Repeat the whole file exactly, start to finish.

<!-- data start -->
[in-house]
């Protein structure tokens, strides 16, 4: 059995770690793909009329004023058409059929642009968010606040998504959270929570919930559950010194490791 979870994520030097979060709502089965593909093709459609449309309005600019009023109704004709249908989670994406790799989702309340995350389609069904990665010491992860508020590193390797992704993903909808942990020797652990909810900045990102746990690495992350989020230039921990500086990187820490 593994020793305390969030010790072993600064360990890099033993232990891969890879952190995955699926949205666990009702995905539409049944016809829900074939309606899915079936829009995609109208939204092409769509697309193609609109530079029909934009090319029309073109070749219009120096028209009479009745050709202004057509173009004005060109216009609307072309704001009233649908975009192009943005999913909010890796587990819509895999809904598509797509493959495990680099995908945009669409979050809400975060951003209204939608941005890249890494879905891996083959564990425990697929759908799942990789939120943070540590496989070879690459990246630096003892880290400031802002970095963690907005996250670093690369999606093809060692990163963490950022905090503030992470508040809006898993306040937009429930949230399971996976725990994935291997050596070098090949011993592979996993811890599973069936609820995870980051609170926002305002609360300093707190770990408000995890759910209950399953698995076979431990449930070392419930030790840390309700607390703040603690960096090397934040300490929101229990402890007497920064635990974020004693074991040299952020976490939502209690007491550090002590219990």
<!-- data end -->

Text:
[in-house]
């Protein structure tokens, strides 16, 4: 059995770690793909009329004023058409059929642009968010606040998504959270929570919930559950010194490791 979870994520030097979060709502089965593909093709459609449309309005600019009023109704004709249908989670994406790799989702309340995350389609069904990665010491992860508020590193390797992704993903909808942990020797652990909810900045990102746990690495992350989020230039921990500086990187820490 593994020793305390969030010790072993600064360990890099033993232990891969890879952190995955699926949205666990009702995905539409049944016809829900074939309606899915079936829009995609109208939204092409769509697309193609609109530079029909934009090319029309073109070749219009120096028209009479009745050709202004057509173009004005060109216009609307072309704001009233649908975009192009943005999913909010890796587990819509895999809904598509797509493959495990680099995908945009669409979050809400975060951003209204939608941005890249890494879905891996083959564990425990697929759908799942990789939120943070540590496989070879690459990246630096003892880290400031802002970095963690907005996250670093690369999606093809060692990163963490950022905090503030992470508040809006898993306040937009429930949230399971996976725990994935291997050596070098090949011993592979996993811890599973069936609820995870980051609170926002305002609360300093707190770990408000995890759910209950399953698995076979431990449930070392419930030790840390309700607390703040603690960096090397934040300490929101229990402890007497920064635990974020004693074991040299952020976490939502209690007491550090002590219990």